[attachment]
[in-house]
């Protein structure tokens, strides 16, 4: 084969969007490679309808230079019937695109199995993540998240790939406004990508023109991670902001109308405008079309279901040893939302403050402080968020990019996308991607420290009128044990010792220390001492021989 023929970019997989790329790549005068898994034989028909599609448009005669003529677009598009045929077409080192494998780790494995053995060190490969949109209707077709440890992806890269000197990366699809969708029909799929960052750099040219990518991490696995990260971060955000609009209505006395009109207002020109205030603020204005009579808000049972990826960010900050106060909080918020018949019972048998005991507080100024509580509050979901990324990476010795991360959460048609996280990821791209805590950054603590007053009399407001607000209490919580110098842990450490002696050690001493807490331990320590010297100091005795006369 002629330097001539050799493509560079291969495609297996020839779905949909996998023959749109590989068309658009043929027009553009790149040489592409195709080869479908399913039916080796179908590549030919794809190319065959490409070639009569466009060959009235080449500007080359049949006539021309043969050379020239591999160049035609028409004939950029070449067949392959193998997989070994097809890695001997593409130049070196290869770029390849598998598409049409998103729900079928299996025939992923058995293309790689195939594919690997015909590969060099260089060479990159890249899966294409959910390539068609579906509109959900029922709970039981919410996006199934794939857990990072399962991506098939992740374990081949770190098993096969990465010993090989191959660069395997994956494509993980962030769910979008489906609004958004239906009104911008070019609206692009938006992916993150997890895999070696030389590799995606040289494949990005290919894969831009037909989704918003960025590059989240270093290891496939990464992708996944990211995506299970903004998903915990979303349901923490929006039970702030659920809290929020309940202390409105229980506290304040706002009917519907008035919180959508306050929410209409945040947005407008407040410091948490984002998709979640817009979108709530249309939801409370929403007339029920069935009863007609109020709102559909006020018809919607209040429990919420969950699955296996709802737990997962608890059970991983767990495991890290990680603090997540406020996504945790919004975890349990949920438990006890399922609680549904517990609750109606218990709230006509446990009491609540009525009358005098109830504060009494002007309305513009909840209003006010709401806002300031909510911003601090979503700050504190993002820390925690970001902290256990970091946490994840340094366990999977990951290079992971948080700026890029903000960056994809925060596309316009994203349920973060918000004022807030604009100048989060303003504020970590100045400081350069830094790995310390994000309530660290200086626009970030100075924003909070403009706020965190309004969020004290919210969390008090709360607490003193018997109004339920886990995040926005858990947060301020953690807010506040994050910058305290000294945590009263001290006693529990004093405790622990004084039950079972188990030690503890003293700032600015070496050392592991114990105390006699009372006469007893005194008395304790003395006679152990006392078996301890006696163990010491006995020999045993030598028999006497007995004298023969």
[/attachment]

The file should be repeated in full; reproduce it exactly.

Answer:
[in-house]
């Protein structure tokens, strides 16, 4: 084969969007490679309808230079019937695109199995993540998240790939406004990508023109991670902001109308405008079309279901040893939302403050402080968020990019996308991607420290009128044990010792220390001492021989 023929970019997989790329790549005068898994034989028909599609448009005669003529677009598009045929077409080192494998780790494995053995060190490969949109209707077709440890992806890269000197990366699809969708029909799929960052750099040219990518991490696995990260971060955000609009209505006395009109207002020109205030603020204005009579808000049972990826960010900050106060909080918020018949019972048998005991507080100024509580509050979901990324990476010795991360959460048609996280990821791209805590950054603590007053009399407001607000209490919580110098842990450490002696050690001493807490331990320590010297100091005795006369 002629330097001539050799493509560079291969495609297996020839779905949909996998023959749109590989068309658009043929027009553009790149040489592409195709080869479908399913039916080796179908590549030919794809190319065959490409070639009569466009060959009235080449500007080359049949006539021309043969050379020239591999160049035609028409004939950029070449067949392959193998997989070994097809890695001997593409130049070196290869770029390849598998598409049409998103729900079928299996025939992923058995293309790689195939594919690997015909590969060099260089060479990159890249899966294409959910390539068609579906509109959900029922709970039981919410996006199934794939857990990072399962991506098939992740374990081949770190098993096969990465010993090989191959660069395997994956494509993980962030769910979008489906609004958004239906009104911008070019609206692009938006992916993150997890895999070696030389590799995606040289494949990005290919894969831009037909989704918003960025590059989240270093290891496939990464992708996944990211995506299970903004998903915990979303349901923490929006039970702030659920809290929020309940202390409105229980506290304040706002009917519907008035919180959508306050929410209409945040947005407008407040410091948490984002998709979640817009979108709530249309939801409370929403007339029920069935009863007609109020709102559909006020018809919607209040429990919420969950699955296996709802737990997962608890059970991983767990495991890290990680603090997540406020996504945790919004975890349990949920438990006890399922609680549904517990609750109606218990709230006509446990009491609540009525009358005098109830504060009494002007309305513009909840209003006010709401806002300031909510911003601090979503700050504190993002820390925690970001902290256990970091946490994840340094366990999977990951290079992971948080700026890029903000960056994809925060596309316009994203349920973060918000004022807030604009100048989060303003504020970590100045400081350069830094790995310390994000309530660290200086626009970030100075924003909070403009706020965190309004969020004290919210969390008090709360607490003193018997109004339920886990995040926005858990947060301020953690807010506040994050910058305290000294945590009263001290006693529990004093405790622990004084039950079972188990030690503890003293700032600015070496050392592991114990105390006699009372006469007893005194008395304790003395006679152990006392078996301890006696163990010491006995020999045993030598028999006497007995004298023969």